3. For catching up on intercession. There are non-Christian friends and relatives to bring before the Lord, missionaries on various fields, our pastors, our neighbors, our government leaders-to name a few.

Influencing people and changing events through prayer is well-known among Christians but too little practiced. And as the times become more serious around us, we need to reconsider the value of personal prayer, both to accomplish and deter.

4. For prayerful consideration of our lives before the Lord — personal inventory and evaluation. You will especially want to take a day of prayer when facing important decisions, as well as on a periodic basis. On such a day, you can evaluate where you are in relation to your goals, and get direction from the Lord through His Word.

5. For adequate preparation. If God has given us plans and purposes in these times alone, we will be ready when opportunity comes to move right into it. We won’t have to say, “I’m not prepared.” The reason many Christians are dead to opportunities is not because they are not mentally alert, but they are simply unprepared in heart. Preparation is made when we get alone with God.


Personal Prayer Retreat- part 2

In How to Spend a Day in Prayer, Lorne Sanny give us some practical tips on how to utilize your extended time alone with the Lord.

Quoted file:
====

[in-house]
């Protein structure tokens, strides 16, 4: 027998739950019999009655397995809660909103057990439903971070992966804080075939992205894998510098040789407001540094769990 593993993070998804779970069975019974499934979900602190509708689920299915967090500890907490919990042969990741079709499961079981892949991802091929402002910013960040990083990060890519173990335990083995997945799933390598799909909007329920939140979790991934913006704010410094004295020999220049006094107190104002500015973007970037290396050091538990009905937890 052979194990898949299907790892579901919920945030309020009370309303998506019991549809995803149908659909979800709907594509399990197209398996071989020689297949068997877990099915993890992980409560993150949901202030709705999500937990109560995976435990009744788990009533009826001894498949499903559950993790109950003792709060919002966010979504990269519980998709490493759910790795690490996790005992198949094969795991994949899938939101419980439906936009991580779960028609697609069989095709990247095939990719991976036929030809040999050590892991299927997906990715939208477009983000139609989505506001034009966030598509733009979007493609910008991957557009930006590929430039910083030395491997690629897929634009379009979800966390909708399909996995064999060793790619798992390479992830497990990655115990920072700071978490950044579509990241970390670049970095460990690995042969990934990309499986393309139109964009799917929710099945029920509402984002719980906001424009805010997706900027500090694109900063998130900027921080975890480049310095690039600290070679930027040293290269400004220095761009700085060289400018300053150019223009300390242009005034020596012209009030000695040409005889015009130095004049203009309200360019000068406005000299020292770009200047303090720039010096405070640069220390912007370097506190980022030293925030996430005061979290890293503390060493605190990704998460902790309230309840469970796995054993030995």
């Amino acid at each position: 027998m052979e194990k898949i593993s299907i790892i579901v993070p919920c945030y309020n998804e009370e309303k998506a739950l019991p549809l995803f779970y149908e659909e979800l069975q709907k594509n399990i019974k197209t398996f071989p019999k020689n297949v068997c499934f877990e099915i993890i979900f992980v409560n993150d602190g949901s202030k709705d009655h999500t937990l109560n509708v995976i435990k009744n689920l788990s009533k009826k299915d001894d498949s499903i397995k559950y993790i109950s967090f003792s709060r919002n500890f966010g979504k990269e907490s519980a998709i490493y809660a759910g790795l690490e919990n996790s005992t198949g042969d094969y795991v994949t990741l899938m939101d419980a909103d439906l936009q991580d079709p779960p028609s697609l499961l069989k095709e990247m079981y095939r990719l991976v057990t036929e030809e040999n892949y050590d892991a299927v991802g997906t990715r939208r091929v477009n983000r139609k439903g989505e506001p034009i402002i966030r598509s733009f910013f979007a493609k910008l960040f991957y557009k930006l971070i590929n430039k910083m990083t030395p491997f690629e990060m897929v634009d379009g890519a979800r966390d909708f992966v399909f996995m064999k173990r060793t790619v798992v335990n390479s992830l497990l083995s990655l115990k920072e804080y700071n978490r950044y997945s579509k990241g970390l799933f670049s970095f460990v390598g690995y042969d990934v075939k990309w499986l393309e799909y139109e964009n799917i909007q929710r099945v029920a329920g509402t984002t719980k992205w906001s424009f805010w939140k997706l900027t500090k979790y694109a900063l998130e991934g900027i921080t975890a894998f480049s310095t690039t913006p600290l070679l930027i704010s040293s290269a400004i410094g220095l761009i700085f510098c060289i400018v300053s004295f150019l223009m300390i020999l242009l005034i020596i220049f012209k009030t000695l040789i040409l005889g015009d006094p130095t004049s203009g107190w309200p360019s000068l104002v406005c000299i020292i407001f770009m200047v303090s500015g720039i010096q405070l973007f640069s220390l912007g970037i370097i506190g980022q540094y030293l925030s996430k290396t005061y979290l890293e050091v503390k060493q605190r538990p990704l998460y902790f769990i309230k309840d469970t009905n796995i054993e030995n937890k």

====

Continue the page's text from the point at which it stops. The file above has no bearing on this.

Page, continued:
Scheduling your time

Divide the time into three parts:

1. Wait on the Lord-to realize His presence, to be cleansed, and to worship Him.

2. Pray for others. Ask specific things for them. Use Paul’s prayers in the New Testament to pray for them, and pray for them what you are praying for yourself.

3. Pray for yourself. Be totally honest with God, and yet not too introspective. (In many cases, a person will do better to pray for himself before praying for others.) As Lorne Sanny said, “You will end the day worse than you started if all you do is think of yourself and your own problems.”

Making a worry list

While you need to heed Sanny’s warning about spending the whole day absorbed in your own problems, you may find it helpful to follow the steps below in making a “worry list.” This will help you pray more effectively for yourself.

1. Give some thought to current conflicts, problems, concerns, or frustrations, and write them down and number them. List anything that is “bugging” you. No matter how small an item is, if it is of concern to you, list it.